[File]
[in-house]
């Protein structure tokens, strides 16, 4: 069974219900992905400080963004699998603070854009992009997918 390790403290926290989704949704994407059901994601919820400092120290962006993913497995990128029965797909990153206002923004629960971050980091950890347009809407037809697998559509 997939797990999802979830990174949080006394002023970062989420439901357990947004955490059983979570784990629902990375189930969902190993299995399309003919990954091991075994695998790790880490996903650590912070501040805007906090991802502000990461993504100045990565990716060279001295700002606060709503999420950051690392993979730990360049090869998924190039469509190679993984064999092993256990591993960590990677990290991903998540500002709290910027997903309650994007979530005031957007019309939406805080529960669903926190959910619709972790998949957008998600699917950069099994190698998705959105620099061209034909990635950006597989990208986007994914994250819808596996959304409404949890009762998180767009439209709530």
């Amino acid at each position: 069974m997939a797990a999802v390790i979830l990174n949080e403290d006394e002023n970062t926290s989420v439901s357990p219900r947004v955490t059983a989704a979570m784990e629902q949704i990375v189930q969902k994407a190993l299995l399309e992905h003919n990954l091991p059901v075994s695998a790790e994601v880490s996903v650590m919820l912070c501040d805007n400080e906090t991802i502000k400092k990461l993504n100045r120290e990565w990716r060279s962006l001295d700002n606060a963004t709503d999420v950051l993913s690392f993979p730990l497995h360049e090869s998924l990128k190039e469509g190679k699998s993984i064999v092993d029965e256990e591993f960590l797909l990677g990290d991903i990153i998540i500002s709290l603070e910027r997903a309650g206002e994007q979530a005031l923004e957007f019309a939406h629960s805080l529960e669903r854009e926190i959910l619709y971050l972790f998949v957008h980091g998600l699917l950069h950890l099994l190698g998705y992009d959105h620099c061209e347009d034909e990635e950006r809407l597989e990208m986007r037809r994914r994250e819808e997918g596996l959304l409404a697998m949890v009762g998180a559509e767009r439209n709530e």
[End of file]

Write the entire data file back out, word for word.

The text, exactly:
[in-house]
């Protein structure tokens, strides 16, 4: 069974219900992905400080963004699998603070854009992009997918 390790403290926290989704949704994407059901994601919820400092120290962006993913497995990128029965797909990153206002923004629960971050980091950890347009809407037809697998559509 997939797990999802979830990174949080006394002023970062989420439901357990947004955490059983979570784990629902990375189930969902190993299995399309003919990954091991075994695998790790880490996903650590912070501040805007906090991802502000990461993504100045990565990716060279001295700002606060709503999420950051690392993979730990360049090869998924190039469509190679993984064999092993256990591993960590990677990290991903998540500002709290910027997903309650994007979530005031957007019309939406805080529960669903926190959910619709972790998949957008998600699917950069099994190698998705959105620099061209034909990635950006597989990208986007994914994250819808596996959304409404949890009762998180767009439209709530």
């Amino acid at each position: 069974m997939a797990a999802v390790i979830l990174n949080e403290d006394e002023n970062t926290s989420v439901s357990p219900r947004v955490t059983a989704a979570m784990e629902q949704i990375v189930q969902k994407a190993l299995l399309e992905h003919n990954l091991p059901v075994s695998a790790e994601v880490s996903v650590m919820l912070c501040d805007n400080e906090t991802i502000k400092k990461l993504n100045r120290e990565w990716r060279s962006l001295d700002n606060a963004t709503d999420v950051l993913s690392f993979p730990l497995h360049e090869s998924l990128k190039e469509g190679k699998s993984i064999v092993d029965e256990e591993f960590l797909l990677g990290d991903i990153i998540i500002s709290l603070e910027r997903a309650g206002e994007q979530a005031l923004e957007f019309a939406h629960s805080l529960e669903r854009e926190i959910l619709y971050l972790f998949v957008h980091g998600l699917l950069h950890l099994l190698g998705y992009d959105h620099c061209e347009d034909e990635e950006r809407l597989e990208m986007r037809r994914r994250e819808e997918g596996l959304l409404a697998m949890v009762g998180a559509e767009r439209n709530e």